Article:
Major New York hospital system bans birthing partners amid coronavirus pandemic
A major New York hospital system has banned the presence of birthing partners in the delivery room, amid the ongoing coronavirus crisis, it recently revealed in a statement.
The move will also exclude partners of the pregnant individual - even mothers and fathers of the unborn child - from being present at the birth.
"At this time, no visitors including birthing partners and support persons are permitted for obstetric patients," NewYork-Presbyterian said on its website yesterday (March 23). "We understand that this will be difficult for our patients and their loved ones, but we believe that this is a necessary step to promote the safety of our new mothers and children."
NewYork-Presbyterian also wrote about the new changes to its visitor policy on Instagram:
"In light of the ongoing developments with the COVID-19 crisis, we continually evaluate the actions needed to help protect our staff and patients. At this time we are again modifying our visitation policy. With our focus on the best interests of our new mothers and children, we have made the decision not to permit visitors, including birthing partners and support persons, for our obstetric patients. We understand that this will be difficult for our patients and their loved ones, but we believe that this is a necessary step to promote patient safety."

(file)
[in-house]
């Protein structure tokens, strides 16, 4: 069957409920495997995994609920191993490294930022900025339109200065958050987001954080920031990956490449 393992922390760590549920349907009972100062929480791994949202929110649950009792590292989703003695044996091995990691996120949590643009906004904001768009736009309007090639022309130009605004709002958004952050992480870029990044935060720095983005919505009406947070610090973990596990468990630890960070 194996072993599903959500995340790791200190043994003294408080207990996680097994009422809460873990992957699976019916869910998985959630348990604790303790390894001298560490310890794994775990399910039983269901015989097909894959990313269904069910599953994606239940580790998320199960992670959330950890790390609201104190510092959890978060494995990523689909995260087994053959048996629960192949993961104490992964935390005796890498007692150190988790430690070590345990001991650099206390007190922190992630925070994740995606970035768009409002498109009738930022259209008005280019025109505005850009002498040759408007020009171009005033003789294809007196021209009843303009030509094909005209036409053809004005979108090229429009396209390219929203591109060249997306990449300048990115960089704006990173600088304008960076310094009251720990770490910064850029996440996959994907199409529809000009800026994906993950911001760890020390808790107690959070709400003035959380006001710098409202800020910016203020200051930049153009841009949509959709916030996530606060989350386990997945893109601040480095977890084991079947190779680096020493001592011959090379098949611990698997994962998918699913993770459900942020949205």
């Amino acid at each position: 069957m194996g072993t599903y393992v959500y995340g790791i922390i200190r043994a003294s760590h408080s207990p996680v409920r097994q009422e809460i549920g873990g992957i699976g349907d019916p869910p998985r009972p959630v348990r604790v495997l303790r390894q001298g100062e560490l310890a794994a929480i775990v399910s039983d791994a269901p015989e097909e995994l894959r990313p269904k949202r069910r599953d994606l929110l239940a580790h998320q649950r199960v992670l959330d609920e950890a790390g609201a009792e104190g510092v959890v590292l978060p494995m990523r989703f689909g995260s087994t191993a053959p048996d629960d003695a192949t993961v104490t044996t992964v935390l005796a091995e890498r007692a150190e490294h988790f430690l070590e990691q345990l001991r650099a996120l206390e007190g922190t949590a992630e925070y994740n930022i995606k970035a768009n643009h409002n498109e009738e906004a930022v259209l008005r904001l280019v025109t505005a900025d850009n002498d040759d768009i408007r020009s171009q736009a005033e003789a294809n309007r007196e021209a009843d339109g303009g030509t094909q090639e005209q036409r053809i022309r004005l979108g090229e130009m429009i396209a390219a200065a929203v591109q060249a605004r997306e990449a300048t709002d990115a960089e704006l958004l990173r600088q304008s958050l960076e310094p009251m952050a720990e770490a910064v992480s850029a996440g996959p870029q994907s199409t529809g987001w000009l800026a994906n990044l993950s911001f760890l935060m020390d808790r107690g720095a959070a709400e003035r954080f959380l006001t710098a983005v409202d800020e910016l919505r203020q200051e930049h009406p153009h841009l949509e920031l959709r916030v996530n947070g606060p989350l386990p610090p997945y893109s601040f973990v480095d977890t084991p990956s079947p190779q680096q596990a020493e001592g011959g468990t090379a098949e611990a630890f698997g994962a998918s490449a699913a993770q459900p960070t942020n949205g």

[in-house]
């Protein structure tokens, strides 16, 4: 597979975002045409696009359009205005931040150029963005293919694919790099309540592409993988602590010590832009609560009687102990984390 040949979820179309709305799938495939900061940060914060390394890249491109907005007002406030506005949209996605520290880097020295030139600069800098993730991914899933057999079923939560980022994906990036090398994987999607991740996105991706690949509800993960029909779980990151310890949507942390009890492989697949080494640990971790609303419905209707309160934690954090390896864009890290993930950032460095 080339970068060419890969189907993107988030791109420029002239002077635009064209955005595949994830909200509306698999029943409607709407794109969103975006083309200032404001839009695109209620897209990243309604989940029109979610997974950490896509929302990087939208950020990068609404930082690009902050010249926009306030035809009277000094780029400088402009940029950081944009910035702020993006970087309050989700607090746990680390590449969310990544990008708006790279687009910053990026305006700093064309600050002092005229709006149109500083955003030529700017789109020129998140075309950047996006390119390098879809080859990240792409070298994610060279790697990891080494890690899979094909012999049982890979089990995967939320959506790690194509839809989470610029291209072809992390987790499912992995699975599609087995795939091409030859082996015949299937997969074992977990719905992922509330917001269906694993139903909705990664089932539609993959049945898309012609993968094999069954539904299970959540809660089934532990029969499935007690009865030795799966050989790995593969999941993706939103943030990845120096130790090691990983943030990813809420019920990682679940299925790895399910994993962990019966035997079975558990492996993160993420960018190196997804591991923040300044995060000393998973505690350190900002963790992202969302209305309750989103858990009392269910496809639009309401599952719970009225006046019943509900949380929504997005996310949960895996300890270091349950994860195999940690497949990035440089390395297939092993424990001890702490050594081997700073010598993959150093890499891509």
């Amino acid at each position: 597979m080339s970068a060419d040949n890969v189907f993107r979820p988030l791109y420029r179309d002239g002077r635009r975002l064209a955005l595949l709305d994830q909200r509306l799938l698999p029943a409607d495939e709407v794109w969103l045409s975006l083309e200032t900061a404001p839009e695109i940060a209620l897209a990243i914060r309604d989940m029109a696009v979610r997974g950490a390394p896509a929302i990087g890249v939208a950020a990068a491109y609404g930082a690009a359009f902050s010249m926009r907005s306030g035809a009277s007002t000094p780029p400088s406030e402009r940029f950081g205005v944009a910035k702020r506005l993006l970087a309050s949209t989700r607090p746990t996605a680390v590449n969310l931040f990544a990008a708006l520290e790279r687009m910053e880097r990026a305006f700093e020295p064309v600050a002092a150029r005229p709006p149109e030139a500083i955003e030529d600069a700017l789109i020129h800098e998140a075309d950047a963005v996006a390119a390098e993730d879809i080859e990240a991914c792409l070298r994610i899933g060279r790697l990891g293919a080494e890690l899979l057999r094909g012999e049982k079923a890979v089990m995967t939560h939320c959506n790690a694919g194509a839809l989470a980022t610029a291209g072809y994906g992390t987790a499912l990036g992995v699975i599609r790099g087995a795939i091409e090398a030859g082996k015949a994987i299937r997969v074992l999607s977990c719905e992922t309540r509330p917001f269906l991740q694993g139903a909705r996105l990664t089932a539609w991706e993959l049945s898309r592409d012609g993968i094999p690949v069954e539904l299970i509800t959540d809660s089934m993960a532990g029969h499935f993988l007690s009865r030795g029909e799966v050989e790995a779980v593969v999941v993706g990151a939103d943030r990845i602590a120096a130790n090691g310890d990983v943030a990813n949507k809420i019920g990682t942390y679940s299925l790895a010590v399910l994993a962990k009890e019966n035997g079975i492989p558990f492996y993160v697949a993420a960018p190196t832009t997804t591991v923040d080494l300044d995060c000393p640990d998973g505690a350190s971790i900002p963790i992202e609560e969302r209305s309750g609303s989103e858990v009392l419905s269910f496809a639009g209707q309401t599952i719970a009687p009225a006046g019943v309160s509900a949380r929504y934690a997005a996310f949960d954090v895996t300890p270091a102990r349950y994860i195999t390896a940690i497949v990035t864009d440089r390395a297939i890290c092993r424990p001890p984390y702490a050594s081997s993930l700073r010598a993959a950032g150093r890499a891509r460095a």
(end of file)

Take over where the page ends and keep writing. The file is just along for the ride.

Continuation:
Per CNN, Dr. Dena Goffman, chief of obstetrics at Columbia University Medical Center, confirmed the decision, saying: "For the time being, we really do need to exclude all visitors, including partners, for women admitted in labor."
The changes to NewYork-Presbyterian's visitor policy will go into effect on Monday, March 23, 2020, at 7:00 AM local time.
This comes after reports revealing that New York City is the epicenter of the most severe COVID-19 cases in the United States.
NewYork-Presbyterian is also testing every woman who goes into labor for COVID-19 even if they have shown no symptoms, CNN reports. It is hoped that this will prevent any potential carriers of the virus passing the disease on to their newborns.
"We recognize that we will need to provide additional support for moms, as well as mom and baby pairs, as they’re in the hospital through the duration of their stay," Goffman added.
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